While Miami is considered "ground zero" for climate change, Coral Gables' mayor says residents need to be aware of the growing threat locally.
Sitting in his office in the Mediterranean Revival-style City Hall, Mayor Jim Cason wonders aloud whether rising seas will one day submerge the historic limestone building and downtown Coral Gables.
"We've got some time here, though, at nine feet above sea level," says Cason.
Other areas in the city won't be so lucky.
Sea-level rise in South Florida will mean saltwater seeping in from the Atlantic Ocean to the east and from the ground below, through porous limestone analogous to swiss cheese. Spreading out elevation maps of the University of Miami and the City of Coral Gables, the mayor points out areas in the city that are most vulnerable to climate change—schools, water and sewage plants, coastal residential areas. Most places lying below four feet above sea level.
Coral Gables has 47 miles of coastal property along rivers, canals, and Biscayne Bay totaling at least $3 billion in assessed value. Losing these areas to climate change would mean huge losses to the city's tax base. The city could even receive low ratings by bond-rating agencies if it can't demonstrate that it is preparing effectively for the damaging effects of climate change, the mayor says.
The city has already established a Sustainability Task Force and is currently drafting a ten-year Sustainability Plan using an estimated 51 inches—over four feet—of sea-level rise as a benchmark in their mitigation and adaptation strategies. Cason, first elected in 2011 and in his third term, is also adamant about engaging with other mayors across the country on how each is tackling one of the most pressing issues facing present and future generations.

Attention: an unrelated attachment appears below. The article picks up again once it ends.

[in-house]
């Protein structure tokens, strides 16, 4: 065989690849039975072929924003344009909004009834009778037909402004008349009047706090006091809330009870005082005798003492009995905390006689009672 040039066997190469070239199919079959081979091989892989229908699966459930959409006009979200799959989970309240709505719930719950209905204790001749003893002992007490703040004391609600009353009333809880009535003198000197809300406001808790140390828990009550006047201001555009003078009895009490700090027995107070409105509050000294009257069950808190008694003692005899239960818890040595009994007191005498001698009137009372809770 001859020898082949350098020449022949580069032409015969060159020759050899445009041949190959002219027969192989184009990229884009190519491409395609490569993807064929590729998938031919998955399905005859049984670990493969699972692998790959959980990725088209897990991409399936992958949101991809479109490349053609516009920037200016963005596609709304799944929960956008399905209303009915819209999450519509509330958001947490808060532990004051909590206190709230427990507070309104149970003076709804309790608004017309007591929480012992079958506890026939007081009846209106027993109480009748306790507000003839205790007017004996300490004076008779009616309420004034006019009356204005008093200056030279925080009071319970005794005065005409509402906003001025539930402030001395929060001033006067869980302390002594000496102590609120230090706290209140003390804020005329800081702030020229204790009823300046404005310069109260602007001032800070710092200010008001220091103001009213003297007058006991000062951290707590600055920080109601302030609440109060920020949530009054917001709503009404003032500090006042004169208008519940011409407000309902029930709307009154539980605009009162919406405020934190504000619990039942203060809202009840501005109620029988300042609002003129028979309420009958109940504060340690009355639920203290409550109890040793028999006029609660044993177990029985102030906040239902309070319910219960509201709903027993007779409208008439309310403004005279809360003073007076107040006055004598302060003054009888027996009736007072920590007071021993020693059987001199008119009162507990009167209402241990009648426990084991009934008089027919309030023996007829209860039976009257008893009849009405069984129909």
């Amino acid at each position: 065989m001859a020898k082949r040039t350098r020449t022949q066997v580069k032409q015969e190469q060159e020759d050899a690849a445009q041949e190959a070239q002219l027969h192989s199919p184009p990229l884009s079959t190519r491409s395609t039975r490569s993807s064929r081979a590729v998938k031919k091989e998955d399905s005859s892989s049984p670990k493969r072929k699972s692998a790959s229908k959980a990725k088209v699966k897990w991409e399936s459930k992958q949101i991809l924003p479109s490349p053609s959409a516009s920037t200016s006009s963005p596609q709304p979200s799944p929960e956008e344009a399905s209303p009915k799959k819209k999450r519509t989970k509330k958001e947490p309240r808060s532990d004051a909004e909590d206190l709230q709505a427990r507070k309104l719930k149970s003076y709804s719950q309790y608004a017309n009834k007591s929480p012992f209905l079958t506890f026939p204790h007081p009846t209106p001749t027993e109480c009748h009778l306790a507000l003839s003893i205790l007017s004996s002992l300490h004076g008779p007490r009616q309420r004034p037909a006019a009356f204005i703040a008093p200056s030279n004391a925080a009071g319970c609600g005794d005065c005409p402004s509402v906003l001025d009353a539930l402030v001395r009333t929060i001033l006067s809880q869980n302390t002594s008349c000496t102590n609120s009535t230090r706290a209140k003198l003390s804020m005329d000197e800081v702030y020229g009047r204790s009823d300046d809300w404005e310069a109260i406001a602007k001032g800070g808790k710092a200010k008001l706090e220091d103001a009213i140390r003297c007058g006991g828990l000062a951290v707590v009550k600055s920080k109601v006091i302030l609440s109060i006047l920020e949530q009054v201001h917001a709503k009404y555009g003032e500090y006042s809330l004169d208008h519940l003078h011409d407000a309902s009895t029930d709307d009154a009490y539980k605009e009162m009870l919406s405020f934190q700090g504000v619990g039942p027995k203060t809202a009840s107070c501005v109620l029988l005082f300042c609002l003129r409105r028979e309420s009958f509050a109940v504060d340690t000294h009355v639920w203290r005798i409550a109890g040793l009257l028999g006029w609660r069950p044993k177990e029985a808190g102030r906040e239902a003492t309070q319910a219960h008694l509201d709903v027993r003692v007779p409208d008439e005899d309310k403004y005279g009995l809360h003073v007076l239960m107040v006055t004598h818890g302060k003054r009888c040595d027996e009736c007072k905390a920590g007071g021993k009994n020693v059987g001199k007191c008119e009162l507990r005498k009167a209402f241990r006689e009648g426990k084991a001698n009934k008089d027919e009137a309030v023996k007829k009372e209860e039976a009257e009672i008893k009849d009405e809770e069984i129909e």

Coral Gables is working to implement building codes that will strengthen properties in the face of greater climate change and variability. City officials are also encouraging residents to reduce their carbon footprint by taking small but cumulatively important steps at home and in their daily lives. Retrofitting windows to be high-impact resistant, using public transportation and bicycling, and considering home renewable energy sources such as solar panels and composting.
"We're working hard to create solutions until we inevitably must retreat," Cason says.
Despite the prospect of the City Beautiful sinking like Atlantis, Cason remains optimistic that strategies and technologies will develop to stem the tide of climate change. "If all else fails, we can ride along the swollen canals in gondolas like back in (Coral Gables founder George) Merrick's day."
The fabric of Coral Gables and UM are tightly interwoven. Both the city and the academic institution were founded by George Merrick in 1925; one-third of Coral Gables residents are UM graduates; and the University makes up a sizable portion of the city's economy. Cason is excited to continue collaborating with UM on promoting greater awareness of climate change and what sea-level rise means for South Florida.
Cason would like to see a continuing community dialogue on the issue of climate change and sea-level rise, much like three community meetings held earlier this spring where scientists and city officials looked at impacts and solutions to the problem.
- Jessica M. Castillo / UM News